Don’t believe everything about the novel coronavirus (COVID-19) or any other issue that you read on Facebook and other social media sites. Misinformation can be more dangerous than the virus itself. If a post piques your interest, confirm its authenticity with these simple yet valuable tips.
Beware of sensationalism and exaggeration
First, do not panic. Scammers exploit our emotions and won’t hesitate to exaggerate headlines and article titles just to grab your attention. Verify with sites like Snopes.com that fact-checks and debunks claims, such as that hair dryers and gargling with salt water can apparently stop and eliminate the coronavirus. See major news outlets to corroborate stories and reports.
Watch out for fake URLs
A post may claim to redirect you to a legitimate website but does otherwise. Watch out for, say, zeroes replacing the o’s (e.g., Go0gle.com). If the URL is unfamiliar to you, submit it to websites like VirusTotal.com for malware scanning. Think before you click.
Be very cautious when exploring unfamiliar websites
It’s quite possible to become infected with malware just by visiting a website. To be safe, never visit websites you’ve never heard of before. If you really want to visit these sites out of curiosity or perhaps to check the credibility of the authors, at the very least ensure you have the latest security software.
Look for credible sources
Claims made on a news story must be backed by credible sources. If an article is vague about its sources, then take its content with a grain of salt. An article that merely refers to a “top expert” or “leading authority” without ever mentioning the person’s name should arouse suspicion. Even if a name is mentioned, check that person’s background and experience and if that person really has an involvement in the news story.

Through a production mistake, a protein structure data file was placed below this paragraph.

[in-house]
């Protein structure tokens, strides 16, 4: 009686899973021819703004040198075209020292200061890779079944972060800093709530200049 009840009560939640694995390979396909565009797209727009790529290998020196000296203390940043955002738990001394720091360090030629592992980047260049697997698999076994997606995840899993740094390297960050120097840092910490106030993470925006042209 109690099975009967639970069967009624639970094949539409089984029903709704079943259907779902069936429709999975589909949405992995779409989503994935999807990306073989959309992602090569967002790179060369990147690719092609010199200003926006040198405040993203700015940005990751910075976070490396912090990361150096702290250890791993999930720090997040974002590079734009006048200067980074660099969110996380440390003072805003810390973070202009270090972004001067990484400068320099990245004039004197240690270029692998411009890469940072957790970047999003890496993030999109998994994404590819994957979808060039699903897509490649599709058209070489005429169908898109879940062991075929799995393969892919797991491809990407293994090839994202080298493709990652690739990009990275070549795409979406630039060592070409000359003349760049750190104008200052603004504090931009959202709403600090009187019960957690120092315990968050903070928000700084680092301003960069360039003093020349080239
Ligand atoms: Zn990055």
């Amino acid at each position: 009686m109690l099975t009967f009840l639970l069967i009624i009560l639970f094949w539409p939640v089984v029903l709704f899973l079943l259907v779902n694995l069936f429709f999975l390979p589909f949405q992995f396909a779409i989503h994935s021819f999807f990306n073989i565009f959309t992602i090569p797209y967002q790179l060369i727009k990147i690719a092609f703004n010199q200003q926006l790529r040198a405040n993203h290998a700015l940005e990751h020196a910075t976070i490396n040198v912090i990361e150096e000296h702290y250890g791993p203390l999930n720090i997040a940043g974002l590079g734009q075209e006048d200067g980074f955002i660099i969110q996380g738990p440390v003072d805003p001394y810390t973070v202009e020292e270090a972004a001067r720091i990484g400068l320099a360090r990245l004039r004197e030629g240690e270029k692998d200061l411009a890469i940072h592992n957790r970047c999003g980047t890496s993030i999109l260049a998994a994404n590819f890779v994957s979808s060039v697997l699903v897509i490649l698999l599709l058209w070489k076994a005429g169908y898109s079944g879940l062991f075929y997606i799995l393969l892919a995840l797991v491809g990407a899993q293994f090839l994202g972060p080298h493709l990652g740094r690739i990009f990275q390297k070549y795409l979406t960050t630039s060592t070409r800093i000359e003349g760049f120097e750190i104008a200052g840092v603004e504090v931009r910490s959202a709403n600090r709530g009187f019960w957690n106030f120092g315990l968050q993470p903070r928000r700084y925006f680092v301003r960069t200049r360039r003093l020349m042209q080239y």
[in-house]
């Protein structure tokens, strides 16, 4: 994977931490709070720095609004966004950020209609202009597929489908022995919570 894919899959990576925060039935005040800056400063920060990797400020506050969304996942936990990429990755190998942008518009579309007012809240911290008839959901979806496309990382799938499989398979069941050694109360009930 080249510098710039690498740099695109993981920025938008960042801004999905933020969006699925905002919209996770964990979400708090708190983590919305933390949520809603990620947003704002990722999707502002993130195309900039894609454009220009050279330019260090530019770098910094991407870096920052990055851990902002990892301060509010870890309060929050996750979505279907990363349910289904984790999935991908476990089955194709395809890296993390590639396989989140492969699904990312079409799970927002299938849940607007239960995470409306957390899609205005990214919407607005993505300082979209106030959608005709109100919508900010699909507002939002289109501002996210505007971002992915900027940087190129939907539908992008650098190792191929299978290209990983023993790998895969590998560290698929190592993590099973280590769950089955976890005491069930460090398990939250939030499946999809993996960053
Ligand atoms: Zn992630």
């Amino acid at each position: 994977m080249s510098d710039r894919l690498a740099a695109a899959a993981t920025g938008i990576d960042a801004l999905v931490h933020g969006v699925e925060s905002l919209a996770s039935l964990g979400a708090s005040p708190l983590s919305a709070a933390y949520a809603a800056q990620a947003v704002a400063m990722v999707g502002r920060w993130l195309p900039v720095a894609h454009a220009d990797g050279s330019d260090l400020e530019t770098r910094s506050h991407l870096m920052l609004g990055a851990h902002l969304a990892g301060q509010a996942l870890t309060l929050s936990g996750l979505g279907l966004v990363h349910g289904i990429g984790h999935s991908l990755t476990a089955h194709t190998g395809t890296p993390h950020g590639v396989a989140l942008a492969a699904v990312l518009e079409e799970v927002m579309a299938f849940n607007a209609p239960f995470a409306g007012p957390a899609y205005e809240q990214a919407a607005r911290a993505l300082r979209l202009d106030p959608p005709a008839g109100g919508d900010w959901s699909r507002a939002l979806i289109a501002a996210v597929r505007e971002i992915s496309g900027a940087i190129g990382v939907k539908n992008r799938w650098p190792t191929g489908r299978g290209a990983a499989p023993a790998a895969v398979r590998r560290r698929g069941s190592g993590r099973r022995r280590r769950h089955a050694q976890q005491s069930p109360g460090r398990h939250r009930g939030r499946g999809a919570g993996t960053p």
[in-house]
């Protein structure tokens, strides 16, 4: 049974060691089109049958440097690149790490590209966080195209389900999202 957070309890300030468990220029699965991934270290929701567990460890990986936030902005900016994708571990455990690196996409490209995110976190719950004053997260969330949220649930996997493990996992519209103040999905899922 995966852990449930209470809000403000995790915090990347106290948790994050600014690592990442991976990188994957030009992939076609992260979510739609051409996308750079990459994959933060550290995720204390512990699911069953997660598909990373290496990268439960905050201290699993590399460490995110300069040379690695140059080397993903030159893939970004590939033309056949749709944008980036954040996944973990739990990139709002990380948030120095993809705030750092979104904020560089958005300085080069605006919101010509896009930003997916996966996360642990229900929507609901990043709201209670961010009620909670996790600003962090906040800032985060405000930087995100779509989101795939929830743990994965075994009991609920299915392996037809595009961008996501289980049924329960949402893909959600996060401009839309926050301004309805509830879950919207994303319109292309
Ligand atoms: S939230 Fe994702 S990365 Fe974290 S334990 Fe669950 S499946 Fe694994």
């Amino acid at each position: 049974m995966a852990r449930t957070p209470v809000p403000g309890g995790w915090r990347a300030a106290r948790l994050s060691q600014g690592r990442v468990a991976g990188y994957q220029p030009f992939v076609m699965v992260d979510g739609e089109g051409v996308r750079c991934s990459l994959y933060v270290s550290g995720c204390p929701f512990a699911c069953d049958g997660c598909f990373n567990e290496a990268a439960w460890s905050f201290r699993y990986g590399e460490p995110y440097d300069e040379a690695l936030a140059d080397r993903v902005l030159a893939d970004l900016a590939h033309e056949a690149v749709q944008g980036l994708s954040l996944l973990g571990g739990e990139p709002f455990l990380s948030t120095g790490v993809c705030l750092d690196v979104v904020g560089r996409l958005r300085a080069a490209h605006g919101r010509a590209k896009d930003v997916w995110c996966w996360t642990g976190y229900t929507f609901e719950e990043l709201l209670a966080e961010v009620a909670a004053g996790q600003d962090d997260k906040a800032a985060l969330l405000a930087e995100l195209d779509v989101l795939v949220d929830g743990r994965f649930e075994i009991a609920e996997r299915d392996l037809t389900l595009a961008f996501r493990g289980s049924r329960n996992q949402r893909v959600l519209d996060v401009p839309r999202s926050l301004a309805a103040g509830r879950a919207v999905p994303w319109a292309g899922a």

Don’t believe claims and myths of cure
As far as the World Health Organization (WHO) is concerned, no medicine or cure is available that can prevent or treat the coronavirus, and that certain treatments that show promise are still going through clinical trials to ensure they work in human without harmful side effects.
So while the entire world is waiting for a legit cure, don’t ingest chloroquine phosphate, miracle minerals and other snake oils just because an influencer says so in a random post. People have even died believing these claims, while social media celebrities has raked in serious cash for endorsing worthless, potentially dangerous chemicals.
Only share fact-checked posts
If you’re going to share questionable posts, you’re only contributing to the misinformation circulating all over social media. You might also end up legally liable. The PNP has already warned us, and a Cebu optometrist has certainly learned her lesson now that she’s facing charges.
Rely on the real experts
For verified information on coronavirus, you can always rely on public announcements and guidelines made by the Department of Health and WHO Philippines. They also have official accounts on Facebook and Twitter so you can receive the latest coronavirus info through your feed.